The star of this post is the oft-quoted rule that PL/SQL program units should always be incorporated into a Package.
There are special cameo appearances by “Never use Public Synonyms” and the ever popular “Never grant privileges to Public”.

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Automated Testing Frameworks and General Rule-Breaking in PL/SQL

If there’s one thing that 2016 has taught us is that rules (and in some cases, rulers) are made for breaking. Oh, and that it’s worth putting a fiver on when you see odds of 5000-1 on Leicester winning the League.

Having lacked the foresight to benefit from that last lesson, I’ve spent several months looking at Unit Testing frameworks for PL/SQL. In the course of this odyssey I’ve covered:

This post is a summary of what I’ve learned from this exercise, starting with the fact that many of the rules we follow about good programming practice are wrong…
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Post-Truth PL/SQL

We’re living in a Post-truth age. I know this because I read it in my Fake News Feed.
Taking advantage of this, I’ve updated the definition of PL/SQL.
Up until now, it would be true to say that PL/SQL is a 3GL based on ADA that’s incorporated into the Oracle RDBMS.
Post truth, the definition is that PL/SQL is a 3GL that comes with it’s own built-in Oracle RDBMS.

By a stroke of good fortune, my son recently bought me a copy of Ghost in the Wires by Kevin Mitnick and William L Simon, which begins each chapter with an encrypted phrase.
If your anything like me, you’d spend a fair amount of time geeking over this sort of problem, most likely using some fashionable programming language to help solve the riddles with which you were presented.

In my house at least, PL/SQL is back in fashion…
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Testing Times – using ruby-plsql-spec for testing PL/SQL

There is method in the madness. It’s now clear that Donald Trump’s reluctance to commit to the Paris Climate Change Accord is because US methane emissions have been hugely under estimated. Yes, it turns out that there are many more Shy Trumpers in America than (almost) anyone expected.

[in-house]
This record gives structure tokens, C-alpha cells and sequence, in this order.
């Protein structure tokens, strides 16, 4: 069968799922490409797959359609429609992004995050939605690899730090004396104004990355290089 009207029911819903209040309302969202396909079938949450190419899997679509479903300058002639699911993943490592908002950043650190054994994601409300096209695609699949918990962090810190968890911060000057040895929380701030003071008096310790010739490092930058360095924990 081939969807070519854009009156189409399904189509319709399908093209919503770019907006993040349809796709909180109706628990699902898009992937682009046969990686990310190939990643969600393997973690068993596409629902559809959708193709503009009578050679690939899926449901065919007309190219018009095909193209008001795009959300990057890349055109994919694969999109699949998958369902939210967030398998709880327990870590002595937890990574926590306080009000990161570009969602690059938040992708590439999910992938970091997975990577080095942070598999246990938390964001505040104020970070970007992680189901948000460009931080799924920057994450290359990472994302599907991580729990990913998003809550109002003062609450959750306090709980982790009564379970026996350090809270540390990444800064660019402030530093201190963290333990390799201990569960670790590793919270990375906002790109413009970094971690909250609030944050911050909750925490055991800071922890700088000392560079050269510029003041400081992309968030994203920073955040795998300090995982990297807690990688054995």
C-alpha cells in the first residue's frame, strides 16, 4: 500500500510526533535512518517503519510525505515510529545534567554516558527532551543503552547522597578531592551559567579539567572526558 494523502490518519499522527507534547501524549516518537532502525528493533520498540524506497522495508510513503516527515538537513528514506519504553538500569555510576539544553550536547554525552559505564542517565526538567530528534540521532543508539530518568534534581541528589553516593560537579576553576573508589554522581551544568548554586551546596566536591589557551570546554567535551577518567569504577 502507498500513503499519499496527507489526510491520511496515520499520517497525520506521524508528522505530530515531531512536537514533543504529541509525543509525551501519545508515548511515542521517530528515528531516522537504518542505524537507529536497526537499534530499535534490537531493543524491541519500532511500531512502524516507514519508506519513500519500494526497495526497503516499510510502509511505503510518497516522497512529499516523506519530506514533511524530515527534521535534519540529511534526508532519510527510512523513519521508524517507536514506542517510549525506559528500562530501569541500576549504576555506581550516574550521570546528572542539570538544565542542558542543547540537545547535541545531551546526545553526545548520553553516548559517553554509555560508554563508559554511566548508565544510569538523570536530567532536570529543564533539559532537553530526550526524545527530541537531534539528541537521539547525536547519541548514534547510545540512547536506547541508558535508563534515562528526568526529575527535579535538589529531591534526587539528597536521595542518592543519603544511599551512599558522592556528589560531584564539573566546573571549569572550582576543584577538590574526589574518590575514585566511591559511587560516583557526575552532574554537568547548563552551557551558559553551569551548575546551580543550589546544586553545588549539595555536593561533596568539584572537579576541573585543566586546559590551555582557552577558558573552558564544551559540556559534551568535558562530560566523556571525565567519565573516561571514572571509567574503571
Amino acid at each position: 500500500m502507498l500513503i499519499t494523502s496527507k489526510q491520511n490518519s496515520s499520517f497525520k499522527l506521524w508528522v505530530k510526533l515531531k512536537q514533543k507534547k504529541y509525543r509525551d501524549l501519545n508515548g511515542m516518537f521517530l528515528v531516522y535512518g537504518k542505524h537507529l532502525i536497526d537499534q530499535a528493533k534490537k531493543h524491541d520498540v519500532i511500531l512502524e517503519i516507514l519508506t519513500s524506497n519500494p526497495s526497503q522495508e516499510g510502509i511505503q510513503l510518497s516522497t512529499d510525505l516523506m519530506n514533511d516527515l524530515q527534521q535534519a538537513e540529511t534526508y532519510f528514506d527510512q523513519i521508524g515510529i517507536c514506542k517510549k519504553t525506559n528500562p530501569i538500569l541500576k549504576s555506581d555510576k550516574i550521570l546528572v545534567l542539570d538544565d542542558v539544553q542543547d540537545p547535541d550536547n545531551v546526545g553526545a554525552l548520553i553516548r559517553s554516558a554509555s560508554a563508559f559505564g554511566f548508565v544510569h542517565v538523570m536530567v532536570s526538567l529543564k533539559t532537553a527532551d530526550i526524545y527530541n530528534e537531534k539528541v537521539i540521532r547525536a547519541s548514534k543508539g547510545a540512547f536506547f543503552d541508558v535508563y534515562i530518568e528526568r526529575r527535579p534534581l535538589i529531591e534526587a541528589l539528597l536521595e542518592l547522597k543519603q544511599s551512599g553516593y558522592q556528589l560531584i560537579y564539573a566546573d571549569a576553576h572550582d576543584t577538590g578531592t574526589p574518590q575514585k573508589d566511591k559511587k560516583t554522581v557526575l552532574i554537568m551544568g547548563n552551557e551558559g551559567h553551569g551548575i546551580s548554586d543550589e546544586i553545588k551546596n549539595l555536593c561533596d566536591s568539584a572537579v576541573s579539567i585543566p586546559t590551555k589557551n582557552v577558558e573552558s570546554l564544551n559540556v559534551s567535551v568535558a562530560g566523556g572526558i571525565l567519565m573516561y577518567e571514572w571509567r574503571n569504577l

Meanwhile, back in the UK we know that Brexit means Brexit but we still don’t know what Brexit means.
In amongst the chaos, UKIP have decided to take a fresh approach to the business of selecting a leader. This time, they’re staging a Cage Match.

Taking a leaf out of UKIP’s book I’ve decided to take a slightly unusual approach to Unit Testing my PL/SQL code.
Having looked at the SQLDeveloper Unit Testing Tool and utPLSQL, both of which utilise the database to persist objects, this time, I’m taking a look at a framework which takes a rather less database-centric approach, namely ruby-plsql-spec.

What I’ll be looking at is :

  • Installation of the framework and required components
  • A quick recap of the application being tested
  • Writing and executing Unit Tests
  • Summary and conclusions

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Chasing your tail – with SQL*Plus and SQLcl

Do you remember the film Up where the dogs were always distracted as soon as anyone mentioned squirrels ?
Well, there I was, continuing my journey through the wonderful world of PL/SQL Unit Tests when suddenly, SQLcl !
Yes, Oracle have just released the first production version of SQLcl.
Since I first looked at an Early Adopter version of SQLcl there have been several enhancements. One of these, the REPEAT command, has the potential to implement functionality akin to the good old *nix tail -f command for Oracle Database tables.
It turns out that you may also be able to do something similar in SQL*Plus…